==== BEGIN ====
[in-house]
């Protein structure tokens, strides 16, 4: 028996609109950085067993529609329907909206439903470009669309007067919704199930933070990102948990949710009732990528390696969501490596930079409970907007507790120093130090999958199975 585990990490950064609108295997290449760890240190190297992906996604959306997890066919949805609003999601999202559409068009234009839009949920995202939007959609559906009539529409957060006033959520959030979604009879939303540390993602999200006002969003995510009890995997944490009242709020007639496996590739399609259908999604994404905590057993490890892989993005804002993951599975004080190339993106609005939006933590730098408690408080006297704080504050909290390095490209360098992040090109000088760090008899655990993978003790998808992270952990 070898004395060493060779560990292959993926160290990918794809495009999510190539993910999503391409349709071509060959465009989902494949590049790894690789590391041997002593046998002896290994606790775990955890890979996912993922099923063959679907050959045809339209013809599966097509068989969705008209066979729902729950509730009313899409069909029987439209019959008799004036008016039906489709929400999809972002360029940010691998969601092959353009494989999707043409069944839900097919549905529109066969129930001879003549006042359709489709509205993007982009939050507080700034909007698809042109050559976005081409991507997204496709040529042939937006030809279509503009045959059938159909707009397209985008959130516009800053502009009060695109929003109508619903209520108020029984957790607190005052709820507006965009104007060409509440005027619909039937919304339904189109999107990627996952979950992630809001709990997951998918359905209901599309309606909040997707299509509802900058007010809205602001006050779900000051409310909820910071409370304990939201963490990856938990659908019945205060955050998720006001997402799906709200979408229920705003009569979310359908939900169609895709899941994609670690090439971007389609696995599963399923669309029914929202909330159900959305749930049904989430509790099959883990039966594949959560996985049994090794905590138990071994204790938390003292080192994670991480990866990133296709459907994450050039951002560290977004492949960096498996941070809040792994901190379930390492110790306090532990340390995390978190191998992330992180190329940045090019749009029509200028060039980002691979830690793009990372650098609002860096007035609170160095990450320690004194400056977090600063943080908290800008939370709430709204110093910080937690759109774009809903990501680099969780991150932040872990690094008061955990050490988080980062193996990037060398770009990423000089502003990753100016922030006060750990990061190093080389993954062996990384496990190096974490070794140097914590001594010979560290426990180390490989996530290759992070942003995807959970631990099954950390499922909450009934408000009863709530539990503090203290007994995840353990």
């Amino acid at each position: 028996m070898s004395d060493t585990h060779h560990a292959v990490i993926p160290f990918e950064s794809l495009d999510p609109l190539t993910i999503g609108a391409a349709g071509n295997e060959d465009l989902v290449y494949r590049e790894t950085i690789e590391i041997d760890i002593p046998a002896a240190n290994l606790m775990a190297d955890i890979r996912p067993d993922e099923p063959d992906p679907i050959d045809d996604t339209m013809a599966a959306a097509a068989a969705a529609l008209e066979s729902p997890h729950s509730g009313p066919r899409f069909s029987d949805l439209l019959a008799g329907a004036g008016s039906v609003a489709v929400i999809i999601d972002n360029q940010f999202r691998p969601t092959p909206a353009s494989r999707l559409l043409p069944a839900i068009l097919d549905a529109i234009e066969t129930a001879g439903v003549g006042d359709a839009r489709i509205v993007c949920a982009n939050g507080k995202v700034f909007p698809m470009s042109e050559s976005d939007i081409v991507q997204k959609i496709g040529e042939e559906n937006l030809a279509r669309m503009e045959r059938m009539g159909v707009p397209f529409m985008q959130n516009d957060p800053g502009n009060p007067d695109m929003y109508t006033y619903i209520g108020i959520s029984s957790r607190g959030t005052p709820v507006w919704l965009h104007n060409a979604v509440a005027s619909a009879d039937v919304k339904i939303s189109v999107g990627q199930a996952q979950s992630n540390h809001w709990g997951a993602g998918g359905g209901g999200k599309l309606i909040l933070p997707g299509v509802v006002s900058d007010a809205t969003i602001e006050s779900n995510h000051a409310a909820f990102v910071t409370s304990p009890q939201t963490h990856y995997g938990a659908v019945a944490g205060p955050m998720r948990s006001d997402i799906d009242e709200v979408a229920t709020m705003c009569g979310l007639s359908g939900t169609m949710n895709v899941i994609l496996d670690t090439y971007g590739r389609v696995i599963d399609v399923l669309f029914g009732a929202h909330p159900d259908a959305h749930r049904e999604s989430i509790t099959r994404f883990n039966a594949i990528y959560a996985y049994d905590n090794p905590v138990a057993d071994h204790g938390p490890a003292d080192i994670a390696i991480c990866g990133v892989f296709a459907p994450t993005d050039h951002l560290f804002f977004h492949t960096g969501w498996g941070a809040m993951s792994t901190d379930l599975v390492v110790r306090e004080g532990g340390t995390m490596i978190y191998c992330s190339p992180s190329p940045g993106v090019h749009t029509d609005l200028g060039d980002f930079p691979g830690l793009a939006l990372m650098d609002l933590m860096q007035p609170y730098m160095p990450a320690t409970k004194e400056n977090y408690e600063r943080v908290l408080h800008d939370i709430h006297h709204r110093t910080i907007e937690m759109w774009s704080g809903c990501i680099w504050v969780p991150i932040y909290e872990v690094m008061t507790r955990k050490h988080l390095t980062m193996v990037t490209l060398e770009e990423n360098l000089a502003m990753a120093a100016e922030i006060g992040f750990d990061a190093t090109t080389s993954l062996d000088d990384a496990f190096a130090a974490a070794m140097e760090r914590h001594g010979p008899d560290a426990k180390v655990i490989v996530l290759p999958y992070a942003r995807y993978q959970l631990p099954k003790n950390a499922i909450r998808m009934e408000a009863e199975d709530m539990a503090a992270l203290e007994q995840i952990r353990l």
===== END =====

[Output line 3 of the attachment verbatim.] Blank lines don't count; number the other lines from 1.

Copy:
């Amino acid at each position: 028996m070898s004395d060493t585990h060779h560990a292959v990490i993926p160290f990918e950064s794809l495009d999510p609109l190539t993910i999503g609108a391409a349709g071509n295997e060959d465009l989902v290449y494949r590049e790894t950085i690789e590391i041997d760890i002593p046998a002896a240190n290994l606790m775990a190297d955890i890979r996912p067993d993922e099923p063959d992906p679907i050959d045809d996604t339209m013809a599966a959306a097509a068989a969705a529609l008209e066979s729902p997890h729950s509730g009313p066919r899409f069909s029987d949805l439209l019959a008799g329907a004036g008016s039906v609003a489709v929400i999809i999601d972002n360029q940010f999202r691998p969601t092959p909206a353009s494989r999707l559409l043409p069944a839900i068009l097919d549905a529109i234009e066969t129930a001879g439903v003549g006042d359709a839009r489709i509205v993007c949920a982009n939050g507080k995202v700034f909007p698809m470009s042109e050559s976005d939007i081409v991507q997204k959609i496709g040529e042939e559906n937006l030809a279509r669309m503009e045959r059938m009539g159909v707009p397209f529409m985008q959130n516009d957060p800053g502009n009060p007067d695109m929003y109508t006033y619903i209520g108020i959520s029984s957790r607190g959030t005052p709820v507006w919704l965009h104007n060409a979604v509440a005027s619909a009879d039937v919304k339904i939303s189109v999107g990627q199930a996952q979950s992630n540390h809001w709990g997951a993602g998918g359905g209901g999200k599309l309606i909040l933070p997707g299509v509802v006002s900058d007010a809205t969003i602001e006050s779900n995510h000051a409310a909820f990102v910071t409370s304990p009890q939201t963490h990856y995997g938990a659908v019945a944490g205060p955050m998720r948990s006001d997402i799906d009242e709200v979408a229920t709020m705003c009569g979310l007639s359908g939900t169609m949710n895709v899941i994609l496996d670690t090439y971007g590739r389609v696995i599963d399609v399923l669309f029914g009732a929202h909330p159900d259908a959305h749930r049904e999604s989430i509790t099959r994404f883990n039966a594949i990528y959560a996985y049994d905590n090794p905590v138990a057993d071994h204790g938390p490890a003292d080192i994670a390696i991480c990866g990133v892989f296709a459907p994450t993005d050039h951002l560290f804002f977004h492949t960096g969501w498996g941070a809040m993951s792994t901190d379930l599975v390492v110790r306090e004080g532990g340390t995390m490596i978190y191998c992330s190339p992180s190329p940045g993106v090019h749009t029509d609005l200028g060039d980002f930079p691979g830690l793009a939006l990372m650098d609002l933590m860096q007035p609170y730098m160095p990450a320690t409970k004194e400056n977090y408690e600063r943080v908290l408080h800008d939370i709430h006297h709204r110093t910080i907007e937690m759109w774009s704080g809903c990501i680099w504050v969780p991150i932040y909290e872990v690094m008061t507790r955990k050490h988080l390095t980062m193996v990037t490209l060398e770009e990423n360098l000089a502003m990753a120093a100016e922030i006060g992040f750990d990061a190093t090109t080389s993954l062996d000088d990384a496990f190096a130090a974490a070794m140097e760090r914590h001594g010979p008899d560290a426990k180390v655990i490989v996530l290759p999958y992070a942003r995807y993978q959970l631990p099954k003790n950390a499922i909450r998808m009934e408000a009863e199975d709530m539990a503090a992270l203290e007994q995840i952990r353990l």